J: I’m a big fan of Dusti Bowling, Remy Lai, Lisa Yee, and Booki Vivat. They crack me up. What about yours?
A: First of all, YOU obviously haha. I also love Niki Lenz and all of the authors you mentioned above! If we are going to kick it old school, Judy Blume is fantastic. I grew up reading her Fudge series. Louise Rennison is a crack up and a total inspiration! And, of course, Renee Watson is an icon. Since it’s April Fools Day, I have to finish by asking: What was your favorite April Fools joke you’ve played?
J: Well, this didn’t happen on April Fool’s Day, but once my friends and I mixed some spicy wasabi into our friend’s green tea ice cream while she was in the restroom. We thought it’d be hilarious but then she started coughing and her eyes started watering and she turned bright red and I was afraid we were going to have to call an ambulance. I’ve been wary of playing pranks of anyone ever since. Though I did see this hilarious thing on the internet where someone scratched creepy messages onto some bananas (like: I know what you did or HELP or DO NOT EAT etc) for unsuspecting grocery buyers to discover as the bananas brown a few days later. I’d never do that though! What about you?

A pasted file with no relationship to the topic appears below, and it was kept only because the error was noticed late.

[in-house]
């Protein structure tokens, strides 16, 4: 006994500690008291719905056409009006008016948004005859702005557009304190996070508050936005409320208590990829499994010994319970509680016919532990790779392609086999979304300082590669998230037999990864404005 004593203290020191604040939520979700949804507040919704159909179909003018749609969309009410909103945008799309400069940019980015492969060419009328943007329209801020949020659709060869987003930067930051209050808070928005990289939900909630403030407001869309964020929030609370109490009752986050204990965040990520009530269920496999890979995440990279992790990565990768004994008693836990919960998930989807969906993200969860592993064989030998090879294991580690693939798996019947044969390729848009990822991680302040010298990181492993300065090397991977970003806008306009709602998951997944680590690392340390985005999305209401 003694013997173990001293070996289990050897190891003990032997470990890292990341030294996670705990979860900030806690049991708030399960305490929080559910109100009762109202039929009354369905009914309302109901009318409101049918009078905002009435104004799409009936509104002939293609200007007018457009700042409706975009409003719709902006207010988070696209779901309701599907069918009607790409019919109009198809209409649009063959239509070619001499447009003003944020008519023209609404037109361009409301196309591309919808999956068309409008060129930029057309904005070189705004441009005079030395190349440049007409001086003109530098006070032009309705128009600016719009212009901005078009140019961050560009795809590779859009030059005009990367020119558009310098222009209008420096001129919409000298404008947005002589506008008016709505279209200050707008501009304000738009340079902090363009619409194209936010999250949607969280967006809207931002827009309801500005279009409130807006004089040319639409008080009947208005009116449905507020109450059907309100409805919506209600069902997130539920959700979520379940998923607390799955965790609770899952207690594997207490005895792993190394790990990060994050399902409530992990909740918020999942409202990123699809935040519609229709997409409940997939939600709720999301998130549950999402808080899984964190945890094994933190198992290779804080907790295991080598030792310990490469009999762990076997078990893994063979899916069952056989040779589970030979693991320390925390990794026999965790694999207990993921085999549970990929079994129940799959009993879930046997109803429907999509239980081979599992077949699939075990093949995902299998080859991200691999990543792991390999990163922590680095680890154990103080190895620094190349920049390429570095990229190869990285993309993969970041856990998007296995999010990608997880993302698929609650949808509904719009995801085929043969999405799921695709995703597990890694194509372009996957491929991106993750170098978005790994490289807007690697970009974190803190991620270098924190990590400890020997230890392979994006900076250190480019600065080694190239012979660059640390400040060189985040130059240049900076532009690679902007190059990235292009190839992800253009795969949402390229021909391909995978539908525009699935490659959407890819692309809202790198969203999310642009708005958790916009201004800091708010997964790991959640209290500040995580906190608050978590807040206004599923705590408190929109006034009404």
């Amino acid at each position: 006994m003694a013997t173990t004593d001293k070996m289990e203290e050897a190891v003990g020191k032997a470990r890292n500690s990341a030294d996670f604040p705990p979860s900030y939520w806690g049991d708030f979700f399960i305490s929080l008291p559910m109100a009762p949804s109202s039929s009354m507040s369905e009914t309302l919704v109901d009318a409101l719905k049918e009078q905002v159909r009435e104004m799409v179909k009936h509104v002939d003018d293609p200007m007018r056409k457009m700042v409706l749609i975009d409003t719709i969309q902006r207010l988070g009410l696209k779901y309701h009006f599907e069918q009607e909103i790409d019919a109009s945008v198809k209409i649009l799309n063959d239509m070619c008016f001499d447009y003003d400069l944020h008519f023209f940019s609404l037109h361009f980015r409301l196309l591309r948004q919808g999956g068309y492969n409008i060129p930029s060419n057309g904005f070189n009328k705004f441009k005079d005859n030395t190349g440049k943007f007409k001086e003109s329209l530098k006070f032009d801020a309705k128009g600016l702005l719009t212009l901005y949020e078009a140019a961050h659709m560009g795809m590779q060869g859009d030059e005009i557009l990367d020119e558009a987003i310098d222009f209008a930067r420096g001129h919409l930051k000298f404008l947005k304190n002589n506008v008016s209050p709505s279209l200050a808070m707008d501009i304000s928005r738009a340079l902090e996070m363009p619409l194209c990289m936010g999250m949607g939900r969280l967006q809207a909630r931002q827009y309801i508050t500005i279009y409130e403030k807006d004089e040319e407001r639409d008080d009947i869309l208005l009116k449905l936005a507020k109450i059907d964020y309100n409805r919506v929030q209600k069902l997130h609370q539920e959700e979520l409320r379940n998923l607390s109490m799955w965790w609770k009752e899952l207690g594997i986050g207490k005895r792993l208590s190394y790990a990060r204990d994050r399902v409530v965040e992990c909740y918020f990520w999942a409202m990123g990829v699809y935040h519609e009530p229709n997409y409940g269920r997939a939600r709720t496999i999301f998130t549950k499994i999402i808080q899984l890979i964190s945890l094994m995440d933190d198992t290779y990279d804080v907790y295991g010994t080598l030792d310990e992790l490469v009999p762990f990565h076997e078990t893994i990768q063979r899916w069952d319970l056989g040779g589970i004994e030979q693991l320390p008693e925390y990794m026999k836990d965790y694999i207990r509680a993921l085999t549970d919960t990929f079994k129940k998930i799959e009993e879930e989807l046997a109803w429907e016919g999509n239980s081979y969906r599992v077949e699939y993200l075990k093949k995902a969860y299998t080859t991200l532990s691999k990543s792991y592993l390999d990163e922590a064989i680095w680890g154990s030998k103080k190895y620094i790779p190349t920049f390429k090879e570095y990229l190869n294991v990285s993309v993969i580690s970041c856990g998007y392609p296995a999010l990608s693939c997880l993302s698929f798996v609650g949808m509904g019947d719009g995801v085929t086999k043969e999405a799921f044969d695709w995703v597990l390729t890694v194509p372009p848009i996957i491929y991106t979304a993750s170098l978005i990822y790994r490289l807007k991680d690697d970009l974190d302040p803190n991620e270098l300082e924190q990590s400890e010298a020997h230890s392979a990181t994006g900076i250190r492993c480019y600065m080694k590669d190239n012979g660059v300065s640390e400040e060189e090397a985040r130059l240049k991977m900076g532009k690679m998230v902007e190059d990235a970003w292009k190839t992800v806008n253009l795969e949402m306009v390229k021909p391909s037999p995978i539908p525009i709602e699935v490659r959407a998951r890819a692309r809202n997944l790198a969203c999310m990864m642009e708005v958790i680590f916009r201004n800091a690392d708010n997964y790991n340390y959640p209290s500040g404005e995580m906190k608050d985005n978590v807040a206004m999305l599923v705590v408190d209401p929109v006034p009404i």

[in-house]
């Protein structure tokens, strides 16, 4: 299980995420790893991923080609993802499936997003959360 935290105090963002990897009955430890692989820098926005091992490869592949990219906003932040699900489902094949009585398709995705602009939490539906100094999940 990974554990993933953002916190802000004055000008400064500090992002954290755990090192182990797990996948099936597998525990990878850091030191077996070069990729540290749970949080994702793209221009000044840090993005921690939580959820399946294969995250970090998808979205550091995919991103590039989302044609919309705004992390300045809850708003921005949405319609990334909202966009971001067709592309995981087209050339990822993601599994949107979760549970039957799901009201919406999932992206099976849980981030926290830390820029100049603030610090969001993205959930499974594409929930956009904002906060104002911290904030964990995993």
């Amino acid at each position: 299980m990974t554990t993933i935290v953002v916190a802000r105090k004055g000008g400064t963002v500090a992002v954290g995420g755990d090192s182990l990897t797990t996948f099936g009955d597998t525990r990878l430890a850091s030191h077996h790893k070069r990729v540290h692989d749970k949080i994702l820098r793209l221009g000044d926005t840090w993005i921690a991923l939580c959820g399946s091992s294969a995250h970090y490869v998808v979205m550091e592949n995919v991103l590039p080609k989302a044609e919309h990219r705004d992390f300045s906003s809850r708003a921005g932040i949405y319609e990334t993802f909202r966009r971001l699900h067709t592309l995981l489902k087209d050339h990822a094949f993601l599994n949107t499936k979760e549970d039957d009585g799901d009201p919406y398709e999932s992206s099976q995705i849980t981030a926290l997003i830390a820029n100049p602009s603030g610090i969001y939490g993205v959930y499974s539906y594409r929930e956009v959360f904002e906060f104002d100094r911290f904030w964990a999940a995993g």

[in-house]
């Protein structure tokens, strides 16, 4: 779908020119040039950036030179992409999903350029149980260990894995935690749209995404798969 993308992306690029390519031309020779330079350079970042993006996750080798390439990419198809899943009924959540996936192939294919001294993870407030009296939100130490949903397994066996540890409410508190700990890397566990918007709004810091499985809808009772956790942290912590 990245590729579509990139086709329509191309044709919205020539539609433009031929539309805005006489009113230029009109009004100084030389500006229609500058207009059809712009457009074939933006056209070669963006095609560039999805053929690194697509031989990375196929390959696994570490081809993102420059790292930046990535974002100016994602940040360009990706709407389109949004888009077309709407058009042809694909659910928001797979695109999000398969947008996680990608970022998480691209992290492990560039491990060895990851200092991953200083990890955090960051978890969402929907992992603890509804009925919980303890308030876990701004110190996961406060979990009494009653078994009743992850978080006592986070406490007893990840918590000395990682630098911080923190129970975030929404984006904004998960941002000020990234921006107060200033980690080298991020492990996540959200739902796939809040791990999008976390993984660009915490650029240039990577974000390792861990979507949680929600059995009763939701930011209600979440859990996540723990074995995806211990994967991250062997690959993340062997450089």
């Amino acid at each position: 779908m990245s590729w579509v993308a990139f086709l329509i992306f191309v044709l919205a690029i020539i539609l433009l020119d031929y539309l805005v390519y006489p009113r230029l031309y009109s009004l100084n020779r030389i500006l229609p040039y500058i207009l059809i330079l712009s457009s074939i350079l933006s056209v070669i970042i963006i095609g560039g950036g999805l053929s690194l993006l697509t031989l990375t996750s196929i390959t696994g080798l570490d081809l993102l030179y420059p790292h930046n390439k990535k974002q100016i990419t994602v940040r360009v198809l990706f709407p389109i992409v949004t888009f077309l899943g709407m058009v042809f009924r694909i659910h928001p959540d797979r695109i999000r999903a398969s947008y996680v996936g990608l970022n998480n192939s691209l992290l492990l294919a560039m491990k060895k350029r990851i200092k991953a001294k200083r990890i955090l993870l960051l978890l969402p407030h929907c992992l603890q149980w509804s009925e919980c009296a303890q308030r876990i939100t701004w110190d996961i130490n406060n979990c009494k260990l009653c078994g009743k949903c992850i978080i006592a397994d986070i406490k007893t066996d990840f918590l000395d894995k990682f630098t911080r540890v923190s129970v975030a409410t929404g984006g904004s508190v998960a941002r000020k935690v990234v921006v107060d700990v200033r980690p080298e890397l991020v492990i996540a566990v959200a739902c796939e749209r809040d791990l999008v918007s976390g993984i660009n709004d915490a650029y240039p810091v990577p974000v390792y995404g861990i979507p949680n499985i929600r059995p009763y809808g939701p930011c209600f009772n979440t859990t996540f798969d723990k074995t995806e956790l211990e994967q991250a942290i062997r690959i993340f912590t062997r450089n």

A: Oh, the banana thing sounds hilarious! We are all a little wary around produce right now haha, so maybe not the best prank for this year! Growing up, my siblings and I would TP my parent’s bedroom on April Fool’s Day. That wouldn’t go over well these days, amiright?
J: With toilet paper being such a scarce commodity these days, it may be more of a favor than a prank. In any case, I hope you have a delightful April Fool’s Day and thanks so much for chatting with me. And also thanks to those who listened in on our conversation! We hope you’ll check out our books linked below.